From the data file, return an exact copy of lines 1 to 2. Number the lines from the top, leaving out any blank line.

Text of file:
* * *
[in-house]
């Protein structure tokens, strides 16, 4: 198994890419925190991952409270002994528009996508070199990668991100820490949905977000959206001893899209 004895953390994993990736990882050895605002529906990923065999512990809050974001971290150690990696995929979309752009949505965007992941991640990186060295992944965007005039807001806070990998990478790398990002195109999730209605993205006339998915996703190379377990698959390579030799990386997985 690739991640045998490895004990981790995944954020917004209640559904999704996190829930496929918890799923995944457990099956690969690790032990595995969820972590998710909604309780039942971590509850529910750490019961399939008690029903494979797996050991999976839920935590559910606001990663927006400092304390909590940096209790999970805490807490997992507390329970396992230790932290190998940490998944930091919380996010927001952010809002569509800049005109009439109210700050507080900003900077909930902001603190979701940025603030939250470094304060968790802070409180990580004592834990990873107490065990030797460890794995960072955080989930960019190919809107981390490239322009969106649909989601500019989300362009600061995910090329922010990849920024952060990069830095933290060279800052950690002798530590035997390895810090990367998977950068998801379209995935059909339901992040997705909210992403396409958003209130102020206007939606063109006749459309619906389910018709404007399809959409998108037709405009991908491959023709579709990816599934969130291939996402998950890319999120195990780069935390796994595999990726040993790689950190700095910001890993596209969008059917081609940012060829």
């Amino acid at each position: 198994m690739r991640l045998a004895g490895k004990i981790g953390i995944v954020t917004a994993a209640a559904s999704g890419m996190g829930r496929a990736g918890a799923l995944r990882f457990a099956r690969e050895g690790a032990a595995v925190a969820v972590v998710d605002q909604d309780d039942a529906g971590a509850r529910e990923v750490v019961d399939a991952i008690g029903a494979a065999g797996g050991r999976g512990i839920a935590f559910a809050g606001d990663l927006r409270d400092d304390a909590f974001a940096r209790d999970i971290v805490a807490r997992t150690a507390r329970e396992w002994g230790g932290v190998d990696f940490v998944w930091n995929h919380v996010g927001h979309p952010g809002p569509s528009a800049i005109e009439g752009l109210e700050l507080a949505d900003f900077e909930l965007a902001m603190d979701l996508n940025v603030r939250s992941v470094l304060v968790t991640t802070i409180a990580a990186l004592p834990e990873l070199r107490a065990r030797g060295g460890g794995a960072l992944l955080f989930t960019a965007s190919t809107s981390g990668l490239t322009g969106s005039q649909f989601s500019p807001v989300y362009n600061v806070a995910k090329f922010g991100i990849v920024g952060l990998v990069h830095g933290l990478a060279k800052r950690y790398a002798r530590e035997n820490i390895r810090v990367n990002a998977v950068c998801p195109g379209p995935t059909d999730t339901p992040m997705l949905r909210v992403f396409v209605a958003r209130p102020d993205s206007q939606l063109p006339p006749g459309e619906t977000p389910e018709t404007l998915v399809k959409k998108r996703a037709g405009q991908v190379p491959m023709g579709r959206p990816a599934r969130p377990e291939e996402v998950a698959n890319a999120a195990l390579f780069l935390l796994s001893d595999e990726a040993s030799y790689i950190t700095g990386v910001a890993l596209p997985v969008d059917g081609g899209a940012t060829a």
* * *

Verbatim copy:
[in-house]
């Protein structure tokens, strides 16, 4: 198994890419925190991952409270002994528009996508070199990668991100820490949905977000959206001893899209 004895953390994993990736990882050895605002529906990923065999512990809050974001971290150690990696995929979309752009949505965007992941991640990186060295992944965007005039807001806070990998990478790398990002195109999730209605993205006339998915996703190379377990698959390579030799990386997985 690739991640045998490895004990981790995944954020917004209640559904999704996190829930496929918890799923995944457990099956690969690790032990595995969820972590998710909604309780039942971590509850529910750490019961399939008690029903494979797996050991999976839920935590559910606001990663927006400092304390909590940096209790999970805490807490997992507390329970396992230790932290190998940490998944930091919380996010927001952010809002569509800049005109009439109210700050507080900003900077909930902001603190979701940025603030939250470094304060968790802070409180990580004592834990990873107490065990030797460890794995960072955080989930960019190919809107981390490239322009969106649909989601500019989300362009600061995910090329922010990849920024952060990069830095933290060279800052950690002798530590035997390895810090990367998977950068998801379209995935059909339901992040997705909210992403396409958003209130102020206007939606063109006749459309619906389910018709404007399809959409998108037709405009991908491959023709579709990816599934969130291939996402998950890319999120195990780069935390796994595999990726040993790689950190700095910001890993596209969008059917081609940012060829």